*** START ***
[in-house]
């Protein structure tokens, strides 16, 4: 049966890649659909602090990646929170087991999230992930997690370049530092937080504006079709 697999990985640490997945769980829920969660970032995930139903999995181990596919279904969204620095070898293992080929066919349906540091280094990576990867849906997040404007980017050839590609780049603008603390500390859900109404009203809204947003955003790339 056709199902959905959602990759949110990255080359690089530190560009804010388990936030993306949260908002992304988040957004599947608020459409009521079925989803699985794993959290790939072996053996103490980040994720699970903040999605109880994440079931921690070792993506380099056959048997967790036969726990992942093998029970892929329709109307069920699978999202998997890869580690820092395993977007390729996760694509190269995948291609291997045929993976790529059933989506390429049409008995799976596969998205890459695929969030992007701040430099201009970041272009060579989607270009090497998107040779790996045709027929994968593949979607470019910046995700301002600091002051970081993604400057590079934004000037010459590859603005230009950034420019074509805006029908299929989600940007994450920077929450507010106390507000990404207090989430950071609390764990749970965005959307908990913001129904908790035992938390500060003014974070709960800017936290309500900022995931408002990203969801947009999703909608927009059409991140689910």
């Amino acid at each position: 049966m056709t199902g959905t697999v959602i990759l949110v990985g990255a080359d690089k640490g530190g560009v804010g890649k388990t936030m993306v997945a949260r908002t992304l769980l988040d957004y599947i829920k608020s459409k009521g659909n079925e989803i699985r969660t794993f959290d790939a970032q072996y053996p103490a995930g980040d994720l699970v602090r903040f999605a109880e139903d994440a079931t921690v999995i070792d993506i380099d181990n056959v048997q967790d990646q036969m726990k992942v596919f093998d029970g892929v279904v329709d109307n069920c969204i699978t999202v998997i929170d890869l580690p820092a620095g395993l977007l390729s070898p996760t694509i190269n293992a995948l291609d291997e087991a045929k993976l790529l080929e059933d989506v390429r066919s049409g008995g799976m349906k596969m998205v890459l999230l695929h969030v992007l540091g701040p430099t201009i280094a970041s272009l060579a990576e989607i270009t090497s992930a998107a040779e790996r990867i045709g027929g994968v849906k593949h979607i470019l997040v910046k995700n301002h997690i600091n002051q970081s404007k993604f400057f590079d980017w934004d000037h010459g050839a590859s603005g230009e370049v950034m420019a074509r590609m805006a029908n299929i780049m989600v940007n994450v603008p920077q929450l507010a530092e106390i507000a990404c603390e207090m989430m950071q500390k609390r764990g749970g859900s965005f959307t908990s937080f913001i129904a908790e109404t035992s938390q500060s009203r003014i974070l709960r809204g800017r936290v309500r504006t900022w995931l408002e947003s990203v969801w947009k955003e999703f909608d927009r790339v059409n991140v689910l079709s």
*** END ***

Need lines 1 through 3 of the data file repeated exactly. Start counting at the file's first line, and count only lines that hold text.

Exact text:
[in-house]
């Protein structure tokens, strides 16, 4: 049966890649659909602090990646929170087991999230992930997690370049530092937080504006079709 697999990985640490997945769980829920969660970032995930139903999995181990596919279904969204620095070898293992080929066919349906540091280094990576990867849906997040404007980017050839590609780049603008603390500390859900109404009203809204947003955003790339 056709199902959905959602990759949110990255080359690089530190560009804010388990936030993306949260908002992304988040957004599947608020459409009521079925989803699985794993959290790939072996053996103490980040994720699970903040999605109880994440079931921690070792993506380099056959048997967790036969726990992942093998029970892929329709109307069920699978999202998997890869580690820092395993977007390729996760694509190269995948291609291997045929993976790529059933989506390429049409008995799976596969998205890459695929969030992007701040430099201009970041272009060579989607270009090497998107040779790996045709027929994968593949979607470019910046995700301002600091002051970081993604400057590079934004000037010459590859603005230009950034420019074509805006029908299929989600940007994450920077929450507010106390507000990404207090989430950071609390764990749970965005959307908990913001129904908790035992938390500060003014974070709960800017936290309500900022995931408002990203969801947009999703909608927009059409991140689910």
């Amino acid at each position: 049966m056709t199902g959905t697999v959602i990759l949110v990985g990255a080359d690089k640490g530190g560009v804010g890649k388990t936030m993306v997945a949260r908002t992304l769980l988040d957004y599947i829920k608020s459409k009521g659909n079925e989803i699985r969660t794993f959290d790939a970032q072996y053996p103490a995930g980040d994720l699970v602090r903040f999605a109880e139903d994440a079931t921690v999995i070792d993506i380099d181990n056959v048997q967790d990646q036969m726990k992942v596919f093998d029970g892929v279904v329709d109307n069920c969204i699978t999202v998997i929170d890869l580690p820092a620095g395993l977007l390729s070898p996760t694509i190269n293992a995948l291609d291997e087991a045929k993976l790529l080929e059933d989506v390429r066919s049409g008995g799976m349906k596969m998205v890459l999230l695929h969030v992007l540091g701040p430099t201009i280094a970041s272009l060579a990576e989607i270009t090497s992930a998107a040779e790996r990867i045709g027929g994968v849906k593949h979607i470019l997040v910046k995700n301002h997690i600091n002051q970081s404007k993604f400057f590079d980017w934004d000037h010459g050839a590859s603005g230009e370049v950034m420019a074509r590609m805006a029908n299929i780049m989600v940007n994450v603008p920077q929450l507010a530092e106390i507000a990404c603390e207090m989430m950071q500390k609390r764990g749970g859900s965005f959307t908990s937080f913001i129904a908790e109404t035992s938390q500060s009203r003014i974070l709960r809204g800017r936290v309500r504006t900022w995931l408002e947003s990203v969801w947009k955003e999703f909608d927009r790339v059409n991140v689910l079709s």